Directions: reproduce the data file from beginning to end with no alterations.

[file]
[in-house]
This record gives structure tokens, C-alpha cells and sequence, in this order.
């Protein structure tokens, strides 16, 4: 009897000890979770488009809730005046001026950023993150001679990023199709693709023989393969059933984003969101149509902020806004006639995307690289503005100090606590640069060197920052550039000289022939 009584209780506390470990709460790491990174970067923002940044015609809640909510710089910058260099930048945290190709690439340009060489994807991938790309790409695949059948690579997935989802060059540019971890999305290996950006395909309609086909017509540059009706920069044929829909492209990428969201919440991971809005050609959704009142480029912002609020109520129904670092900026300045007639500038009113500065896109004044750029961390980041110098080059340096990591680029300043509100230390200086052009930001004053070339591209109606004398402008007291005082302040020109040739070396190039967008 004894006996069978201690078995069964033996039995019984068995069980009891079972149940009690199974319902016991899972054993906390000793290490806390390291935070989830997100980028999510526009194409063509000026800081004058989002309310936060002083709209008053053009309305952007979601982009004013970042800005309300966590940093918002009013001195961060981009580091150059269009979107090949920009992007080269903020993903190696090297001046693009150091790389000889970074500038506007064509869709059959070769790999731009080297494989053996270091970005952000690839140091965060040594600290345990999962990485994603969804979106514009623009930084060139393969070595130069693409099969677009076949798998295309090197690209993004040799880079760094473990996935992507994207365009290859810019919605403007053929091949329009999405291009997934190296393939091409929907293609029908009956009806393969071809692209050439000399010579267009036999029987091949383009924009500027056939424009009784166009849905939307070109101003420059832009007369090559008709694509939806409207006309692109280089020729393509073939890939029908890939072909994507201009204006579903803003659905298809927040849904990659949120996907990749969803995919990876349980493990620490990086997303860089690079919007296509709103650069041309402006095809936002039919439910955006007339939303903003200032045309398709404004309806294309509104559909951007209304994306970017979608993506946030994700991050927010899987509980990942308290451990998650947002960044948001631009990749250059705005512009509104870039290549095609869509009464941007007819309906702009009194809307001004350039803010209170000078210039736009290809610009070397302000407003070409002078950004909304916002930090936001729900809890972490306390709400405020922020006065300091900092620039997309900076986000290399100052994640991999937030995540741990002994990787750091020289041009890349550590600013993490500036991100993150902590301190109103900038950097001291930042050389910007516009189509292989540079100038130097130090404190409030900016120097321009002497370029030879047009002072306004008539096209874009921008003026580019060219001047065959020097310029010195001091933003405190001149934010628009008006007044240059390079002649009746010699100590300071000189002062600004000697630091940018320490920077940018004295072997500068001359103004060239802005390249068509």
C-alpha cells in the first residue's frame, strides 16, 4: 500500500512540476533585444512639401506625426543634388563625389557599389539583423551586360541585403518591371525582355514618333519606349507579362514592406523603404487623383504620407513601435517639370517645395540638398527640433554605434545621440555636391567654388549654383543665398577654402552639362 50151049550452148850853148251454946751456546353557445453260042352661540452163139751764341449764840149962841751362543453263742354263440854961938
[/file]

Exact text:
[in-house]
This record gives structure tokens, C-alpha cells and sequence, in this order.
């Protein structure tokens, strides 16, 4: 009897000890979770488009809730005046001026950023993150001679990023199709693709023989393969059933984003969101149509902020806004006639995307690289503005100090606590640069060197920052550039000289022939 009584209780506390470990709460790491990174970067923002940044015609809640909510710089910058260099930048945290190709690439340009060489994807991938790309790409695949059948690579997935989802060059540019971890999305290996950006395909309609086909017509540059009706920069044929829909492209990428969201919440991971809005050609959704009142480029912002609020109520129904670092900026300045007639500038009113500065896109004044750029961390980041110098080059340096990591680029300043509100230390200086052009930001004053070339591209109606004398402008007291005082302040020109040739070396190039967008 004894006996069978201690078995069964033996039995019984068995069980009891079972149940009690199974319902016991899972054993906390000793290490806390390291935070989830997100980028999510526009194409063509000026800081004058989002309310936060002083709209008053053009309305952007979601982009004013970042800005309300966590940093918002009013001195961060981009580091150059269009979107090949920009992007080269903020993903190696090297001046693009150091790389000889970074500038506007064509869709059959070769790999731009080297494989053996270091970005952000690839140091965060040594600290345990999962990485994603969804979106514009623009930084060139393969070595130069693409099969677009076949798998295309090197690209993004040799880079760094473990996935992507994207365009290859810019919605403007053929091949329009999405291009997934190296393939091409929907293609029908009956009806393969071809692209050439000399010579267009036999029987091949383009924009500027056939424009009784166009849905939307070109101003420059832009007369090559008709694509939806409207006309692109280089020729393509073939890939029908890939072909994507201009204006579903803003659905298809927040849904990659949120996907990749969803995919990876349980493990620490990086997303860089690079919007296509709103650069041309402006095809936002039919439910955006007339939303903003200032045309398709404004309806294309509104559909951007209304994306970017979608993506946030994700991050927010899987509980990942308290451990998650947002960044948001631009990749250059705005512009509104870039290549095609869509009464941007007819309906702009009194809307001004350039803010209170000078210039736009290809610009070397302000407003070409002078950004909304916002930090936001729900809890972490306390709400405020922020006065300091900092620039997309900076986000290399100052994640991999937030995540741990002994990787750091020289041009890349550590600013993490500036991100993150902590301190109103900038950097001291930042050389910007516009189509292989540079100038130097130090404190409030900016120097321009002497370029030879047009002072306004008539096209874009921008003026580019060219001047065959020097310029010195001091933003405190001149934010628009008006007044240059390079002649009746010699100590300071000189002062600004000697630091940018320490920077940018004295072997500068001359103004060239802005390249068509």
C-alpha cells in the first residue's frame, strides 16, 4: 500500500512540476533585444512639401506625426543634388563625389557599389539583423551586360541585403518591371525582355514618333519606349507579362514592406523603404487623383504620407513601435517639370517645395540638398527640433554605434545621440555636391567654388549654383543665398577654402552639362 50151049550452148850853148251454946751456546353557445453260042352661540452163139751764341449764840149962841751362543453263742354263440854961938